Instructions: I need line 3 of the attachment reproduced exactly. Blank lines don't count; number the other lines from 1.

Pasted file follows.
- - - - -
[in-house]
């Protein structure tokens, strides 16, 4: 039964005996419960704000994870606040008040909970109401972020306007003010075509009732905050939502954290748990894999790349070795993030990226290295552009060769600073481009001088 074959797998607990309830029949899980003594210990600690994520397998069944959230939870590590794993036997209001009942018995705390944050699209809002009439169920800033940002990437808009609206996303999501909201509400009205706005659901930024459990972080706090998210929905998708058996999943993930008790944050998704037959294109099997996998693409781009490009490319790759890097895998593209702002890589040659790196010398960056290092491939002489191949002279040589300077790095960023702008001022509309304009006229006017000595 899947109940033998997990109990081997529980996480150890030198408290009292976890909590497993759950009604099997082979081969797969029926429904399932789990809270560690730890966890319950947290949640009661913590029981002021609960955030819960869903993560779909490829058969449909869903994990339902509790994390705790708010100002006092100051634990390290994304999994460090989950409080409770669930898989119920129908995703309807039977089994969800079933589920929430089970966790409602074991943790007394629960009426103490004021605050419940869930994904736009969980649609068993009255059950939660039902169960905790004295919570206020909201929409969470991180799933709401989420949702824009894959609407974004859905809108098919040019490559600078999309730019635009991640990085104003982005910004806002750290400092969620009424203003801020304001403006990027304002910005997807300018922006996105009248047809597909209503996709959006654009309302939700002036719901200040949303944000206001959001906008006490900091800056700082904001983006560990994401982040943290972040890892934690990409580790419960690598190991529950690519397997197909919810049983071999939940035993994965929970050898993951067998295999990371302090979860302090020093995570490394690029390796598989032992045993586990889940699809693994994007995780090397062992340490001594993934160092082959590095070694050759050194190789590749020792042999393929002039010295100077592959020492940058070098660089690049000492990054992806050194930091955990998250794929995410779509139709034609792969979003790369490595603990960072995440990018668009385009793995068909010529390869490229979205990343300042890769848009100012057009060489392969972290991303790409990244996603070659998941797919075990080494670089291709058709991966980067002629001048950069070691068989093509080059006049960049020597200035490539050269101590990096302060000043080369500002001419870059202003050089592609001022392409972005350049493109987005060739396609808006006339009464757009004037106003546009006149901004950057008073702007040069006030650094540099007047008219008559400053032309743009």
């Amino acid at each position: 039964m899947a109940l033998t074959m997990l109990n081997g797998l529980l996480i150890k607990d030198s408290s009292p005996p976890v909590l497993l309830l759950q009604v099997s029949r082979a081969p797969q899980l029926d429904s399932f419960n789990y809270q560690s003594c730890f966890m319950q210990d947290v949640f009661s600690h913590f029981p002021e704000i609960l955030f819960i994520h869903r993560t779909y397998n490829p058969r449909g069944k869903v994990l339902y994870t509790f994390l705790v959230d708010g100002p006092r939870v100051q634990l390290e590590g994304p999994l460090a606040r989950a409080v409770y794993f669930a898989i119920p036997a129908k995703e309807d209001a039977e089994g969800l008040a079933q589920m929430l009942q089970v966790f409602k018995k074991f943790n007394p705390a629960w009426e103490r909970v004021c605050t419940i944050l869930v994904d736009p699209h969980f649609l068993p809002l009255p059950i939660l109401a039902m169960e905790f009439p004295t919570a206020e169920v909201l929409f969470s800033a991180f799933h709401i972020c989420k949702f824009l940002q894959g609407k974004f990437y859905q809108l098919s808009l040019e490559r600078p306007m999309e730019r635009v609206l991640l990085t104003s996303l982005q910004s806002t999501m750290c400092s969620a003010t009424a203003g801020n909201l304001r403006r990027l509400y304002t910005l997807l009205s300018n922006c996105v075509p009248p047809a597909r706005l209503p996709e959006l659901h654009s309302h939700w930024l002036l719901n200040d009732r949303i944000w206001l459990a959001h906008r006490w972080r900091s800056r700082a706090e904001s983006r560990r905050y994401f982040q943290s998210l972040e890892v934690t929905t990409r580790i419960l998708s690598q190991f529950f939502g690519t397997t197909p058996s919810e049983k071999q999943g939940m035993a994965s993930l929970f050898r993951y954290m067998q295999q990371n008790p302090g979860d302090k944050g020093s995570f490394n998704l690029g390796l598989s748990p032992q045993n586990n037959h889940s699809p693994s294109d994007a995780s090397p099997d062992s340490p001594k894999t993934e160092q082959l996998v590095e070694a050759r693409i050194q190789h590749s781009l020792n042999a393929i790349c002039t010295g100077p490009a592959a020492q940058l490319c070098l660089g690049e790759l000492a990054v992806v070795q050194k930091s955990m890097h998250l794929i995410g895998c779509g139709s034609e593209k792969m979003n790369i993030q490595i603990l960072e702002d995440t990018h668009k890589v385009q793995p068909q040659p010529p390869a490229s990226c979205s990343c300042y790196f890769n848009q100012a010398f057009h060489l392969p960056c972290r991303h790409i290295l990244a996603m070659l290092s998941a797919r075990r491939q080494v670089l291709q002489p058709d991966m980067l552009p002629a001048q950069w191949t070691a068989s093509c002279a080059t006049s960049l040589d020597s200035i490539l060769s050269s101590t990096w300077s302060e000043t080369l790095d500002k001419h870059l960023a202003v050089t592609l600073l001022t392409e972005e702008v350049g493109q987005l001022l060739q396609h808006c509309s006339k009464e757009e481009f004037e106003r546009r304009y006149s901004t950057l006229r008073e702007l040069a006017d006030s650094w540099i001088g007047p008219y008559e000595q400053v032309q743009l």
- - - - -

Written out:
């Amino acid at each position: 039964m899947a109940l033998t074959m997990l109990n081997g797998l529980l996480i150890k607990d030198s408290s009292p005996p976890v909590l497993l309830l759950q009604v099997s029949r082979a081969p797969q899980l029926d429904s399932f419960n789990y809270q560690s003594c730890f966890m319950q210990d947290v949640f009661s600690h913590f029981p002021e704000i609960l955030f819960i994520h869903r993560t779909y397998n490829p058969r449909g069944k869903v994990l339902y994870t509790f994390l705790v959230d708010g100002p006092r939870v100051q634990l390290e590590g994304p999994l460090a606040r989950a409080v409770y794993f669930a898989i119920p036997a129908k995703e309807d209001a039977e089994g969800l008040a079933q589920m929430l009942q089970v966790f409602k018995k074991f943790n007394p705390a629960w009426e103490r909970v004021c605050t419940i944050l869930v994904d736009p699209h969980f649609l068993p809002l009255p059950i939660l109401a039902m169960e905790f009439p004295t919570a206020e169920v909201l929409f969470s800033a991180f799933h709401i972020c989420k949702f824009l940002q894959g609407k974004f990437y859905q809108l098919s808009l040019e490559r600078p306007m999309e730019r635009v609206l991640l990085t104003s996303l982005q910004s806002t999501m750290c400092s969620a003010t009424a203003g801020n909201l304001r403006r990027l509400y304002t910005l997807l009205s300018n922006c996105v075509p009248p047809a597909r706005l209503p996709e959006l659901h654009s309302h939700w930024l002036l719901n200040d009732r949303i944000w206001l459990a959001h906008r006490w972080r900091s800056r700082a706090e904001s983006r560990r905050y994401f982040q943290s998210l972040e890892v934690t929905t990409r580790i419960l998708s690598q190991f529950f939502g690519t397997t197909p058996s919810e049983k071999q999943g939940m035993a994965s993930l929970f050898r993951y954290m067998q295999q990371n008790p302090g979860d302090k944050g020093s995570f490394n998704l690029g390796l598989s748990p032992q045993n586990n037959h889940s699809p693994s294109d994007a995780s090397p099997d062992s340490p001594k894999t993934e160092q082959l996998v590095e070694a050759r693409i050194q190789h590749s781009l020792n042999a393929i790349c002039t010295g100077p490009a592959a020492q940058l490319c070098l660089g690049e790759l000492a990054v992806v070795q050194k930091s955990m890097h998250l794929i995410g895998c779509g139709s034609e593209k792969m979003n790369i993030q490595i603990l960072e702002d995440t990018h668009k890589v385009q793995p068909q040659p010529p390869a490229s990226c979205s990343c300042y790196f890769n848009q100012a010398f057009h060489l392969p960056c972290r991303h790409i290295l990244a996603m070659l290092s998941a797919r075990r491939q080494v670089l291709q002489p058709d991966m980067l552009p002629a001048q950069w191949t070691a068989s093509c002279a080059t006049s960049l040589d020597s200035i490539l060769s050269s101590t990096w300077s302060e000043t080369l790095d500002k001419h870059l960023a202003v050089t592609l600073l001022t392409e972005e702008v350049g493109q987005l001022l060739q396609h808006c509309s006339k009464e757009e481009f004037e106003r546009r304009y006149s901004t950057l006229r008073e702007l040069a006017d006030s650094w540099i001088g007047p008219y008559e000595q400053v032309q743009l």